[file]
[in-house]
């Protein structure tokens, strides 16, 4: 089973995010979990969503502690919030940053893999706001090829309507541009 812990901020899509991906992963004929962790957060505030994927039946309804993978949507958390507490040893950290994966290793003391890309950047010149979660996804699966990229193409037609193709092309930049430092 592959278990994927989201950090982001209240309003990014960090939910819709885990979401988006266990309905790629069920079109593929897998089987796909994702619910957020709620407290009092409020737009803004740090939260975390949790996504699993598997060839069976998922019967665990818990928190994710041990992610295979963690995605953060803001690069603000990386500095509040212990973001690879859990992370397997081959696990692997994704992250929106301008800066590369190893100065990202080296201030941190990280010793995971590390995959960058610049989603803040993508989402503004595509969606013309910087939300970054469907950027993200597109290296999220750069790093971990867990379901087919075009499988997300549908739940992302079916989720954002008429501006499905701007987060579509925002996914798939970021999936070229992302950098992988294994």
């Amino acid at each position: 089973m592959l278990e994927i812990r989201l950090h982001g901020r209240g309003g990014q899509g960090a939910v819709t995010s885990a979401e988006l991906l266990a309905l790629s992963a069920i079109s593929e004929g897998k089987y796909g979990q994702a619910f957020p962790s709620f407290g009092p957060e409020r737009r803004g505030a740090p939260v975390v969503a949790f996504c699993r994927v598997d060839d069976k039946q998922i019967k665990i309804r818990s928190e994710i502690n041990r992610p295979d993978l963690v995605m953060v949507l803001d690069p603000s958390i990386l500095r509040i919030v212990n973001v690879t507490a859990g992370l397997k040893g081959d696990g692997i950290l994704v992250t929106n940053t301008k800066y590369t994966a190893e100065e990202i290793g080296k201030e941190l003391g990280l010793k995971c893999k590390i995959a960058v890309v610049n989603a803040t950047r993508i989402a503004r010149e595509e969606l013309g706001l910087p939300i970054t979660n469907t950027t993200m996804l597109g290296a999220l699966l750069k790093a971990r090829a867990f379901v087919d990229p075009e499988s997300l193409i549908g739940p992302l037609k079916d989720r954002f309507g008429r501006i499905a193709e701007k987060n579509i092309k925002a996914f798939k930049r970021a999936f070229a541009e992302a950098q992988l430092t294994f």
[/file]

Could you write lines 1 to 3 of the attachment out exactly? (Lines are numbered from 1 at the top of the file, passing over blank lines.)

[in-house]
């Protein structure tokens, strides 16, 4: 089973995010979990969503502690919030940053893999706001090829309507541009 812990901020899509991906992963004929962790957060505030994927039946309804993978949507958390507490040893950290994966290793003391890309950047010149979660996804699966990229193409037609193709092309930049430092 592959278990994927989201950090982001209240309003990014960090939910819709885990979401988006266990309905790629069920079109593929897998089987796909994702619910957020709620407290009092409020737009803004740090939260975390949790996504699993598997060839069976998922019967665990818990928190994710041990992610295979963690995605953060803001690069603000990386500095509040212990973001690879859990992370397997081959696990692997994704992250929106301008800066590369190893100065990202080296201030941190990280010793995971590390995959960058610049989603803040993508989402503004595509969606013309910087939300970054469907950027993200597109290296999220750069790093971990867990379901087919075009499988997300549908739940992302079916989720954002008429501006499905701007987060579509925002996914798939970021999936070229992302950098992988294994």
């Amino acid at each position: 089973m592959l278990e994927i812990r989201l950090h982001g901020r209240g309003g990014q899509g960090a939910v819709t995010s885990a979401e988006l991906l266990a309905l790629s992963a069920i079109s593929e004929g897998k089987y796909g979990q994702a619910f957020p962790s709620f407290g009092p957060e409020r737009r803004g505030a740090p939260v975390v969503a949790f996504c699993r994927v598997d060839d069976k039946q998922i019967k665990i309804r818990s928190e994710i502690n041990r992610p295979d993978l963690v995605m953060v949507l803001d690069p603000s958390i990386l500095r509040i919030v212990n973001v690879t507490a859990g992370l397997k040893g081959d696990g692997i950290l994704v992250t929106n940053t301008k800066y590369t994966a190893e100065e990202i290793g080296k201030e941190l003391g990280l010793k995971c893999k590390i995959a960058v890309v610049n989603a803040t950047r993508i989402a503004r010149e595509e969606l013309g706001l910087p939300i970054t979660n469907t950027t993200m996804l597109g290296a999220l699966l750069k790093a971990r090829a867990f379901v087919d990229p075009e499988s997300l193409i549908g739940p992302l037609k079916d989720r954002f309507g008429r501006i499905a193709e701007k987060n579509i092309k925002a996914f798939k930049r970021a999936f070229a541009e992302a950098q992988l430092t294994f």